Cake Mixes, Pie Mixes and Custard

Growing up, my Mum, cooked. She cooked every day, and on Sundays she really did cook, she cooked and baked more or less the whole day. She was no different from all the other Mums, that I knew. It is what Mums did. Did she like cooking? Actually, I have no idea. She was fairly creative, especially at Christmas, when she would spend weeks making very fancy cakes, all shapes and sizes. She certainly would have knocked spots off, of Lolas Cup Cakes. But, on a daily basis, well, she was not of Monday it is cold meat Tuesday  shepherds pie, ilk, but she did overcook cabbage ( yuck the smell of overcooked cabbage).

My Aunt, ( Mums younger sister) loved to cook, but in the same mode as Mum, but I assume that , that was the way it was in Post War Britain, the luxury of having fresh foods after years of deprivation.

So on Sundays, we often had for dessert, Lemon Meringue Pie, and for years ( until I went to college) I assumed that Lemon Meringue pie could only be made with a packet mix! And even today, I am sure that many people still use a packet mix, because it is still available ( Tesco ( 45p) Sainsbury ( 50p) but not in Waitrose or Asda.)Screenshot 2019-05-05 at 18.29.58

Which brings me on to Pie and cake mixes in general. Other products that I assumed were always made using a packet, were gravy ( Bisto), I hated gravy, and Custard ( Birds custard powder) I hated custard. And cake mixes, I have to admit that my Mum, NEVER used a cake mix, she always made them from scratch, even way before she had any kind of mixer, she would cream the butter and sugar, by hand etc. etc.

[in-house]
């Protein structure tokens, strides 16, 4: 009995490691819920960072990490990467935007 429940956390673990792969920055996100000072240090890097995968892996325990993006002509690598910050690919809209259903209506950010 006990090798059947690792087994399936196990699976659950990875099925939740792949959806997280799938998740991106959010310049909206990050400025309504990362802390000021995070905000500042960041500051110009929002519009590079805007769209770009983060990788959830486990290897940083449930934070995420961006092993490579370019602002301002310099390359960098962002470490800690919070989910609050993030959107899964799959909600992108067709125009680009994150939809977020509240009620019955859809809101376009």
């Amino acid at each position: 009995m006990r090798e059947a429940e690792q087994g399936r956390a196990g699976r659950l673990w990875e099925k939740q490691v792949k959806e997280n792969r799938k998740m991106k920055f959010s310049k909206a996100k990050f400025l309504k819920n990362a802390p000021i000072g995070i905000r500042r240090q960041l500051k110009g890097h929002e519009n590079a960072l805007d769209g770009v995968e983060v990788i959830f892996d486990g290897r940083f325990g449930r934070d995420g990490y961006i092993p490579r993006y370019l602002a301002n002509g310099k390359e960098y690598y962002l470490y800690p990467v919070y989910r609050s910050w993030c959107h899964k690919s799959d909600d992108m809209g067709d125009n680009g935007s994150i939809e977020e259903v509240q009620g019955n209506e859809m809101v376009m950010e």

The history of these products is interesting.  Alfred Bird developed this product apparently because his wife was allergic to eggs in 1837. He formed the company and diversified into baking powder, blancmange, jelly powder and other egg substitutes. The custard was so popular that it was given to troops during WW 1. The company was bought after the second world war by the American giant  general Foods, which was then bought by Philip Morris then onto Kraft foods and then that bit was sold to Premier foods and today it is just part of a larger company, just keeping the brand name.

Cake mixes were developed in the USA, in the 1920’s. In the 1950’s both General Mills and Pillsburys were trying to market their cake mixes with only a modicum of success. For the average stay at home American housewife, her cakes needed to be perfect, but the cake mixes did not quite reach that standard. They contained powdered egg and tasted as such. Then along came Ernest Dichter, an American Psychologist and one of the first  to apply to advertising a really scientific psychology.  His work was central to the development of the idea of brand image. For example he worked with Exxon/Mobil and came up with the idea of ” Put a tiger in your tank”. So thanks to Ernest, cake mixes became foolproof ( well almost) by simply excluding the egg powder and saying on the packet “Add An Egg”. And that was it, the birth or rebirth of the cake mix. Today in British supermarkets there are numerous types of cake mixes., Waitrose has a mere 28, whereas Asda, 57, Sainsbury 62 and Tesco 65!!IMG_0519

On to Custard Lemon flavoured, or Crème Anglaise ( as the French call it).

  1. 12 ml Fresh cream
  2. 75 grms caster sugar
  3. juice from a lemon
  4. 3 egg yolks

As I am basically a bit of a lazy cook, I tend to make this with the help of a food processor and a microwave.But failing that an egg whisk and a  saucepan will suffice.

Beat the egg yolks with the 1/2 of the sugar until it is think and pale in colour. Boil the cream and the rest of the sugar and the lemon juice together and pour it over the eggs stirring or whisking all the time. Return to the pan and and cook gently until the mixture thickens, and I say gently, DO NOT LET the mixture boil as it will curdle. This is the part that I resort to the Microwave. I would have boiled the cream etc in the Microwave , mixed together as above and then return to the Microwave and on high in one minute bursts, I heat and stir.

If by any chance it does curdle, then pass through a sieve. When thickened, cover with cling film touching the surface, this will prevent any skin forming. The sauce can be served hot or cold. If too thick when re-heated it can be diluted with some more cream.

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